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Is a Severe Duty Electric Motor Worth the Cost?

03/08/2016

costs_to_repair_an_electric_motor.jpgWhen the time comes to replace an electric motor, or add another one, there are two main categories to choose from: General Purpose and Severe Duty Electric Motors. Choose correctly and you’ll have the most effective motor at the most cost-efficient price. Make the wrong call and someone up the chain will be very unhappy.

Here are some things to help you decide.

General Purpose Motors are generally less expensive. In fact, research has shown that they are usually in the neighborhood of 25% less. Sound good? It should. Especially if your motor is to be are used in fairly clean conditions and everyday applications such as pumps, fans, compressors, conveyors, etc.

General Purpose Motors can be either ODP or TEFC, and are regulated to ensure they meet NEMA’s premium efficiency regulations. They typically have ball bearings (or roller bearings for high radial load belted applications) and can range from having a frame that is made out of flat rolled steel, cast aluminum, or cast iron.

For most applications, a General Purpose Motor will fit the bill. You really don’t need a Severe Duty Electric Motor and getting one would be money down the drain.

But what if your application is far from ordinary, and very, very far from lab-like conditions? Then, what would happen to the initial cost savings of a General Purpose Motor?

They’d evaporate.

If your application has even minor airborne contamination or undue mechanical stress, chances are a General Purpose Motor will fail, and its lifespan will be shortened considerably.

In tough, rugged applications and environments such as chemical processing, mining, foundry, pulp and paper, and waste management applications, a Severe Duty Motor is a must. And well worth every extra cent. They are built to protect against contamination, moisture, vibration and demanding duty cycles.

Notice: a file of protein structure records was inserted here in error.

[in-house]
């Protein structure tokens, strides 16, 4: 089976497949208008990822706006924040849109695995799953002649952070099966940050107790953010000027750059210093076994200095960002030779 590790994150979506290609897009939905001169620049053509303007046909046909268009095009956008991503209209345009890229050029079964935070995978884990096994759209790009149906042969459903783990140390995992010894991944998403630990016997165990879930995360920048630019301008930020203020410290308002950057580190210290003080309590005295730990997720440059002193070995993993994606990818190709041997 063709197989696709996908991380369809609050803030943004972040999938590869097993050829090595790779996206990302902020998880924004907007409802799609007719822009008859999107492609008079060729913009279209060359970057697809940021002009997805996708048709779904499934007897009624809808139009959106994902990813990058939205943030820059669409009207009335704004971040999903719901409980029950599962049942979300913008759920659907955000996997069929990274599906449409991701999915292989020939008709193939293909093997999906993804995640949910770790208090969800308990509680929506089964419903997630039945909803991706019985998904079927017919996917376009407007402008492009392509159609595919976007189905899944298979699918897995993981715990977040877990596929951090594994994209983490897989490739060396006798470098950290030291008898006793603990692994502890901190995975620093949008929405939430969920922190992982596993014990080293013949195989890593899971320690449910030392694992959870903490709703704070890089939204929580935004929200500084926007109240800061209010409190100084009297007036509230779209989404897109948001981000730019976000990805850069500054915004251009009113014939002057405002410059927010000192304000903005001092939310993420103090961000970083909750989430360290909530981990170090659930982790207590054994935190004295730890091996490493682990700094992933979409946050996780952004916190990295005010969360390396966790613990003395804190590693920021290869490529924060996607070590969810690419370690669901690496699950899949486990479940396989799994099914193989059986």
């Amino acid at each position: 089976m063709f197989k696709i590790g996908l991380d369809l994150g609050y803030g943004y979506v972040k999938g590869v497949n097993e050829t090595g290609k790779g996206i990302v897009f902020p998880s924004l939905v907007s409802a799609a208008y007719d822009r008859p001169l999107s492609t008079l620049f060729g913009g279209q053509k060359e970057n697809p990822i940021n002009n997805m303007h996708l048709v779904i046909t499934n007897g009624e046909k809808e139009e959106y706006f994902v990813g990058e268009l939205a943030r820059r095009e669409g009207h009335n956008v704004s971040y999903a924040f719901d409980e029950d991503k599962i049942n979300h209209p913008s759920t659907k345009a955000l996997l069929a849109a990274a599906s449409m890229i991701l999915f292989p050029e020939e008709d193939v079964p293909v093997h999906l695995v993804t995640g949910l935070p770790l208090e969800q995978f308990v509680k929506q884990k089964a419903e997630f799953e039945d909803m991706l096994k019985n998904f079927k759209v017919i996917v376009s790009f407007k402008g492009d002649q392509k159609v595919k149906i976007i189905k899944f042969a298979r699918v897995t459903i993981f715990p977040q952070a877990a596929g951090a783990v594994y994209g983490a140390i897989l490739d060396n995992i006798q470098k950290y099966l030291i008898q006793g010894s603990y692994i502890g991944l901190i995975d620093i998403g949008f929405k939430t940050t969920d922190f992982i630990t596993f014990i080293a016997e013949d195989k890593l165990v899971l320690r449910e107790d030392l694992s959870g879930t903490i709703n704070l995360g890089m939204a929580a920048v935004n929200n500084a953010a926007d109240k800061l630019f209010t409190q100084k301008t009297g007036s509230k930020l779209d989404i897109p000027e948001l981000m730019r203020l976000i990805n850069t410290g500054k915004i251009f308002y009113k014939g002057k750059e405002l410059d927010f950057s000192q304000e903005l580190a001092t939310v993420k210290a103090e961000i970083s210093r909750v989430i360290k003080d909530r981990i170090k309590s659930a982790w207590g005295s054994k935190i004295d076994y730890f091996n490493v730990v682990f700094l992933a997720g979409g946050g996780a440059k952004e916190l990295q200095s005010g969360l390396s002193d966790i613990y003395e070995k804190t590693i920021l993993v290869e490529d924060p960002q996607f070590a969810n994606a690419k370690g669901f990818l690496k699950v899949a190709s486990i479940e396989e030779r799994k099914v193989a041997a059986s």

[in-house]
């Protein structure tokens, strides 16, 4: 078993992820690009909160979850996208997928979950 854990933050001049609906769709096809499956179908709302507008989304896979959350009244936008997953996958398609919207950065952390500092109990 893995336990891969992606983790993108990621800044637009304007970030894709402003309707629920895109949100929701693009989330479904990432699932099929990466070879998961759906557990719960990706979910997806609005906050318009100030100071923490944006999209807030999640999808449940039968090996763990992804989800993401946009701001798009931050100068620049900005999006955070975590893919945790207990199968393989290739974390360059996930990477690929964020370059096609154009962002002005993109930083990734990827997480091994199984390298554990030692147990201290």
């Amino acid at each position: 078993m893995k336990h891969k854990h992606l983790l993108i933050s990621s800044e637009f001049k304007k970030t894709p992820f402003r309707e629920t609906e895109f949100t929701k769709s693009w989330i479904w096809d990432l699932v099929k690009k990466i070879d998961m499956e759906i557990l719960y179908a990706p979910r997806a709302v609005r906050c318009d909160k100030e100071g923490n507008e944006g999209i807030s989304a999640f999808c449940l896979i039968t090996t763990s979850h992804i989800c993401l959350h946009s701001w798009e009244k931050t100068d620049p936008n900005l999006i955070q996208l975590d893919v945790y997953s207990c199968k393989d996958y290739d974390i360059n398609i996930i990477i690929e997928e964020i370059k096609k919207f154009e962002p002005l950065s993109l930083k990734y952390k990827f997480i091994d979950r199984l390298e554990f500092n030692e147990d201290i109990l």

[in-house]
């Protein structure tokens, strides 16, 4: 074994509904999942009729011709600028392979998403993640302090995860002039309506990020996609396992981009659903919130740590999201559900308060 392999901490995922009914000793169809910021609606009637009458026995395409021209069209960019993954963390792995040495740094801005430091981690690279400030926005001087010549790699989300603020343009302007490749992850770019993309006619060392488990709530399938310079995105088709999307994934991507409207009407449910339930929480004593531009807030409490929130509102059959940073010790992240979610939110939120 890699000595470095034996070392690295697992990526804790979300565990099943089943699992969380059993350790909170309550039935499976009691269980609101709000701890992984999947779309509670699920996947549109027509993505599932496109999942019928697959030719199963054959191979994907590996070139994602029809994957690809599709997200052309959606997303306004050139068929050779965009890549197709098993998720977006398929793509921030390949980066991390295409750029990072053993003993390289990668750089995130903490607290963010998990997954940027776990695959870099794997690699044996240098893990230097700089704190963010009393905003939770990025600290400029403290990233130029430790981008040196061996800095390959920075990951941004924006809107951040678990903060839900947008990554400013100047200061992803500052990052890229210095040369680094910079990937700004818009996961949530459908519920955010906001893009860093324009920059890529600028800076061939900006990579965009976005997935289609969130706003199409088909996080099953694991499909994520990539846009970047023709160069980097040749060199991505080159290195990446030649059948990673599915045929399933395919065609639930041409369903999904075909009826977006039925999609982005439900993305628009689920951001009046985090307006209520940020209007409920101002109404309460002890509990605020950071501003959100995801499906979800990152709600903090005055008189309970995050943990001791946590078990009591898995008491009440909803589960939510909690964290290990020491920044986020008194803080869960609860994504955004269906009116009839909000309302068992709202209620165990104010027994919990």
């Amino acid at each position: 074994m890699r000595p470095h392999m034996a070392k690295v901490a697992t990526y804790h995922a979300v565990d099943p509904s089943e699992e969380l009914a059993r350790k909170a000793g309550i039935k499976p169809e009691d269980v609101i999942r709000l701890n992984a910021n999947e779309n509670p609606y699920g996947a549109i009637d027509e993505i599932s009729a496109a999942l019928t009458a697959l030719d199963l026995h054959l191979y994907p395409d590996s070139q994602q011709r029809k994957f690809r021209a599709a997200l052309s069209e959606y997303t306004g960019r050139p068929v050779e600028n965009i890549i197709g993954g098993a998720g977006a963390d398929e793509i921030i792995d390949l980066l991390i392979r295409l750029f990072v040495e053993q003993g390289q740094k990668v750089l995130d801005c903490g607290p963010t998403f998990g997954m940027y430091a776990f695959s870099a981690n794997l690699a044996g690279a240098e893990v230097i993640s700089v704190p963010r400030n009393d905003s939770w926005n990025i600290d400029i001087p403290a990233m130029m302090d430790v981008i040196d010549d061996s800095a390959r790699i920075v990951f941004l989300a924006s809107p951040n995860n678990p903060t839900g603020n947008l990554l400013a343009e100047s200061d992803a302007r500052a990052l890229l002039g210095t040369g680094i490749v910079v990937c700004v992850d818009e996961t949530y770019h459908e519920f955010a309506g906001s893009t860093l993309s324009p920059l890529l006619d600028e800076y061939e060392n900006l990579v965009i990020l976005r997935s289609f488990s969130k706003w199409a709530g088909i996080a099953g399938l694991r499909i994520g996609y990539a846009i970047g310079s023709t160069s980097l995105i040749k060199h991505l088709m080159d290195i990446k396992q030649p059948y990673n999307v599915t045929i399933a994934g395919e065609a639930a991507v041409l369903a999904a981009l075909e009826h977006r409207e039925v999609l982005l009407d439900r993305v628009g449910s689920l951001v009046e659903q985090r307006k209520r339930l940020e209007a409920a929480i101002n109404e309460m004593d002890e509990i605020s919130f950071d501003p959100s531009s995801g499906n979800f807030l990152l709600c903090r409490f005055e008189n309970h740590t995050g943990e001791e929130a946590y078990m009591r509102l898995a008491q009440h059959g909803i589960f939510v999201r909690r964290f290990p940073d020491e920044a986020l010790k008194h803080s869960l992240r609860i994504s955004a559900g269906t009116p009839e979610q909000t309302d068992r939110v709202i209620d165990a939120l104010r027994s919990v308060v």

We have found that  Siemens SD100 Severe Duty Motors (now called Simotics Electric Motors) are an industry workhorse and can handle extremely challenging environments without breaking a sweat. Baldor Electric Motors also has an extensive line of motors built to handle harsh industrial applications. We at HECO are a stocking distributor for both lines.

For the harshest industrial settings such as: paper & pulp, steel mills, cement & aggregate plants, power generation, you may need something even more robust. In those cases, an IEEE841 Motor can make sense. A good place to start is by looking at Siemens SD100 IEEE841 severe duty severe duty motors. Siemens Electric Motors have been designed to even exceed the IEEE 841-2001 standards for the petroleum and chemical industries.

Bottom line?

If your motor operates in a clean environment with little undue mechanical stress, a Severe Duty Motor is probably overkill and a waste of money. If your motor is outside, subject to contamination, falling objects or nearby vibration, you’ll be dollars ahead by investing a little more now in a Severe Duty Motor.

Still not sure?

HECO can help you with any questions you may have about whether a General Purpose or Severe Duty Motor is best suited to your needs. We’ll begin by asking “Why?” Why do you need a motor? How will it be used? Where? Only after asking a lot of questions will we provide an answer. To learn more about what our “All Systems Go” approach can mean to you, please contact:


Justin Hatfield, VP of Operations

HECO, Inc.

269-381-7200

jhatfield@hecoinc.com

Download How To Get The Righ Electric Motor

About the author:

Justin Hatfield is Vice President of Operations of HECO, Inc. He is responsible for Electric Motor & Drive Sales, Electric Motor & Generator Repairs, and Predictive Services. Justin was instrumental in developing HECO MAPPS (Motor And Powertrain Performance Systems) which focuses on “why” you have a motor problem instead of simply “What” product or service should be recommended.

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